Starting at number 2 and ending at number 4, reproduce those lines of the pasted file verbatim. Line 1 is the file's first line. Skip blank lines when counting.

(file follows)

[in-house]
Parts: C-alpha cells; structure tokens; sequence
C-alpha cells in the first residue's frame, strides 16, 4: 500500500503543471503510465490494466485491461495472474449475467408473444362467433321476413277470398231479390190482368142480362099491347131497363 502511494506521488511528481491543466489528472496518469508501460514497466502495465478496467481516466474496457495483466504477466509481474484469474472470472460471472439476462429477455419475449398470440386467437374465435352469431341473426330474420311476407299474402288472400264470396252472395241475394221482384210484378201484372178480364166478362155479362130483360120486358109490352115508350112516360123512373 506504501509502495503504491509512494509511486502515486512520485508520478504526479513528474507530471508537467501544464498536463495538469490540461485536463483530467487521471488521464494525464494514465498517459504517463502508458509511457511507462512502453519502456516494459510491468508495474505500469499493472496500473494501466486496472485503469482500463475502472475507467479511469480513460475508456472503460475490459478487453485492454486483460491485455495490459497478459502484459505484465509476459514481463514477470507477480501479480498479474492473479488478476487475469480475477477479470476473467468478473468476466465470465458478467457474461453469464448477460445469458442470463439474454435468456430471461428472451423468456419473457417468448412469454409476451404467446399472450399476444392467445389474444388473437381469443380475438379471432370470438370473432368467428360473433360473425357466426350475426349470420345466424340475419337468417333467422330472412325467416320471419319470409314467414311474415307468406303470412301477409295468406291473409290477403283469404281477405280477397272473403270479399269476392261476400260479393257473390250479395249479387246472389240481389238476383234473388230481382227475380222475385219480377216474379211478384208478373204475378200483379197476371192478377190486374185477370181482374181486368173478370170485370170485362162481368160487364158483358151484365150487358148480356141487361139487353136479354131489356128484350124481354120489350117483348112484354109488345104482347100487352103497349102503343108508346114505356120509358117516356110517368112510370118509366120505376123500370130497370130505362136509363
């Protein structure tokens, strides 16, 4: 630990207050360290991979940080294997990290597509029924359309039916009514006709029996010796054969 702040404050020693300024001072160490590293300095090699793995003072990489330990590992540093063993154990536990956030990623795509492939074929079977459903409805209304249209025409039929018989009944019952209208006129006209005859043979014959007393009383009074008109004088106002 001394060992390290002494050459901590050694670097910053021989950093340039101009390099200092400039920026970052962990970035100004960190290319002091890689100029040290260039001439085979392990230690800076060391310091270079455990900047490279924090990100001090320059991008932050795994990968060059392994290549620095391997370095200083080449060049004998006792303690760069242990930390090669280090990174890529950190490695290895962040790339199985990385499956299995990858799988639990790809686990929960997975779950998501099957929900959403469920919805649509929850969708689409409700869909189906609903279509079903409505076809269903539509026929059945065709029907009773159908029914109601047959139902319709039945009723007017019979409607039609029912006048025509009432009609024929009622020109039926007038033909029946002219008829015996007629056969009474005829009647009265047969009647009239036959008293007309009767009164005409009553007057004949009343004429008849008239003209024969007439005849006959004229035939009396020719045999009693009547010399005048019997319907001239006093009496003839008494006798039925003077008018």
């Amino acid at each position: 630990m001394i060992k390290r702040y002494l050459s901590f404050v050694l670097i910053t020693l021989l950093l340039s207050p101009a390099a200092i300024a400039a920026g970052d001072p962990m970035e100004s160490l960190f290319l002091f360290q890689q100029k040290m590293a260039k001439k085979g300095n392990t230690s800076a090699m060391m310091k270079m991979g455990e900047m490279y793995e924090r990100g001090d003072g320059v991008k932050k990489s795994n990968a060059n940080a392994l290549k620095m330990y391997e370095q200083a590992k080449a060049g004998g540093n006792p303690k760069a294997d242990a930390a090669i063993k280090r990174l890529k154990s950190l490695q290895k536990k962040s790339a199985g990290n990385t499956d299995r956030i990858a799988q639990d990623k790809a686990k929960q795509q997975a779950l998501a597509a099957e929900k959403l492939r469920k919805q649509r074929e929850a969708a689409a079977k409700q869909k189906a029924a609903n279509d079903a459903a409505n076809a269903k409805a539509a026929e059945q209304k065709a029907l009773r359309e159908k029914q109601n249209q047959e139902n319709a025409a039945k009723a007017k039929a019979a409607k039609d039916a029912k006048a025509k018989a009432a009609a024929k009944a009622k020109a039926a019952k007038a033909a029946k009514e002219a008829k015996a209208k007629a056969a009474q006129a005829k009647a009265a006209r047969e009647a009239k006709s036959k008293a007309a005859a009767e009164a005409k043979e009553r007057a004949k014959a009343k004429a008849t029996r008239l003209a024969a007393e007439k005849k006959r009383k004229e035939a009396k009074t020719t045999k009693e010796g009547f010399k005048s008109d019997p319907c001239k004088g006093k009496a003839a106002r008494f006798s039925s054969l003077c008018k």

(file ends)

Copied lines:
Parts: C-alpha cells; structure tokens; sequence
C-alpha cells in the first residue's frame, strides 16, 4: 500500500503543471503510465490494466485491461495472474449475467408473444362467433321476413277470398231479390190482368142480362099491347131497363 502511494506521488511528481491543466489528472496518469508501460514497466502495465478496467481516466474496457495483466504477466509481474484469474472470472460471472439476462429477455419475449398470440386467437374465435352469431341473426330474420311476407299474402288472400264470396252472395241475394221482384210484378201484372178480364166478362155479362130483360120486358109490352115508350112516360123512373 506504501509502495503504491509512494509511486502515486512520485508520478504526479513528474507530471508537467501544464498536463495538469490540461485536463483530467487521471488521464494525464494514465498517459504517463502508458509511457511507462512502453519502456516494459510491468508495474505500469499493472496500473494501466486496472485503469482500463475502472475507467479511469480513460475508456472503460475490459478487453485492454486483460491485455495490459497478459502484459505484465509476459514481463514477470507477480501479480498479474492473479488478476487475469480475477477479470476473467468478473468476466465470465458478467457474461453469464448477460445469458442470463439474454435468456430471461428472451423468456419473457417468448412469454409476451404467446399472450399476444392467445389474444388473437381469443380475438379471432370470438370473432368467428360473433360473425357466426350475426349470420345466424340475419337468417333467422330472412325467416320471419319470409314467414311474415307468406303470412301477409295468406291473409290477403283469404281477405280477397272473403270479399269476392261476400260479393257473390250479395249479387246472389240481389238476383234473388230481382227475380222475385219480377216474379211478384208478373204475378200483379197476371192478377190486374185477370181482374181486368173478370170485370170485362162481368160487364158483358151484365150487358148480356141487361139487353136479354131489356128484350124481354120489350117483348112484354109488345104482347100487352103497349102503343108508346114505356120509358117516356110517368112510370118509366120505376123500370130497370130505362136509363
């Protein structure tokens, strides 16, 4: 630990207050360290991979940080294997990290597509029924359309039916009514006709029996010796054969 702040404050020693300024001072160490590293300095090699793995003072990489330990590992540093063993154990536990956030990623795509492939074929079977459903409805209304249209025409039929018989009944019952209208006129006209005859043979014959007393009383009074008109004088106002 001394060992390290002494050459901590050694670097910053021989950093340039101009390099200092400039920026970052962990970035100004960190290319002091890689100029040290260039001439085979392990230690800076060391310091270079455990900047490279924090990100001090320059991008932050795994990968060059392994290549620095391997370095200083080449060049004998006792303690760069242990930390090669280090990174890529950190490695290895962040790339199985990385499956299995990858799988639990790809686990929960997975779950998501099957929900959403469920919805649509929850969708689409409700869909189906609903279509079903409505076809269903539509026929059945065709029907009773159908029914109601047959139902319709039945009723007017019979409607039609029912006048025509009432009609024929009622020109039926007038033909029946002219008829015996007629056969009474005829009647009265047969009647009239036959008293007309009767009164005409009553007057004949009343004429008849008239003209024969007439005849006959004229035939009396020719045999009693009547010399005048019997319907001239006093009496003839008494006798039925003077008018």